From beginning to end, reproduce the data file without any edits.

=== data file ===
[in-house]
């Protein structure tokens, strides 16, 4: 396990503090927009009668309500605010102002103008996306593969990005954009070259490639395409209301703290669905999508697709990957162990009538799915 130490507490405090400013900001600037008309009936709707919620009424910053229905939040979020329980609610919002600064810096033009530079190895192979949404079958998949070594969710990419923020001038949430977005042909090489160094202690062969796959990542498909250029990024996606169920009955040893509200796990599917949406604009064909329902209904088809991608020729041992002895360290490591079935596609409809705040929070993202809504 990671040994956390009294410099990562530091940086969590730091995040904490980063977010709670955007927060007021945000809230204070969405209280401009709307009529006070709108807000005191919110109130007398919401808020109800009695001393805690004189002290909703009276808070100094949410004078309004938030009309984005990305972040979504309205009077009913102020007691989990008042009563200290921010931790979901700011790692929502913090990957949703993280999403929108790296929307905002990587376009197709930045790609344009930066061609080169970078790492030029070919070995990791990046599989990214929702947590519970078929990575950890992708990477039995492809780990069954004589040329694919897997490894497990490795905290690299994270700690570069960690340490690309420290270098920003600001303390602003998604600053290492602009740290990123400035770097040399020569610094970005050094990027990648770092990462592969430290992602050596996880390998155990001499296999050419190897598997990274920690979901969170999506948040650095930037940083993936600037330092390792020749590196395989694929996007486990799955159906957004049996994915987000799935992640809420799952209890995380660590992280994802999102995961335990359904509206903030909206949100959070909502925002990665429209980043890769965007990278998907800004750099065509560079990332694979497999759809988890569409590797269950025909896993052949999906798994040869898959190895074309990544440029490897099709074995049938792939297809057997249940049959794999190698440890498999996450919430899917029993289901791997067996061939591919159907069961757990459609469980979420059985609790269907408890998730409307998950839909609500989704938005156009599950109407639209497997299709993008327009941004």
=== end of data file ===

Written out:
[in-house]
């Protein structure tokens, strides 16, 4: 396990503090927009009668309500605010102002103008996306593969990005954009070259490639395409209301703290669905999508697709990957162990009538799915 130490507490405090400013900001600037008309009936709707919620009424910053229905939040979020329980609610919002600064810096033009530079190895192979949404079958998949070594969710990419923020001038949430977005042909090489160094202690062969796959990542498909250029990024996606169920009955040893509200796990599917949406604009064909329902209904088809991608020729041992002895360290490591079935596609409809705040929070993202809504 990671040994956390009294410099990562530091940086969590730091995040904490980063977010709670955007927060007021945000809230204070969405209280401009709307009529006070709108807000005191919110109130007398919401808020109800009695001393805690004189002290909703009276808070100094949410004078309004938030009309984005990305972040979504309205009077009913102020007691989990008042009563200290921010931790979901700011790692929502913090990957949703993280999403929108790296929307905002990587376009197709930045790609344009930066061609080169970078790492030029070919070995990791990046599989990214929702947590519970078929990575950890992708990477039995492809780990069954004589040329694919897997490894497990490795905290690299994270700690570069960690340490690309420290270098920003600001303390602003998604600053290492602009740290990123400035770097040399020569610094970005050094990027990648770092990462592969430290992602050596996880390998155990001499296999050419190897598997990274920690979901969170999506948040650095930037940083993936600037330092390792020749590196395989694929996007486990799955159906957004049996994915987000799935992640809420799952209890995380660590992280994802999102995961335990359904509206903030909206949100959070909502925002990665429209980043890769965007990278998907800004750099065509560079990332694979497999759809988890569409590797269950025909896993052949999906798994040869898959190895074309990544440029490897099709074995049938792939297809057997249940049959794999190698440890498999996450919430899917029993289901791997067996061939591919159907069961757990459609469980979420059985609790269907408890998730409307998950839909609500989704938005156009599950109407639209497997299709993008327009941004």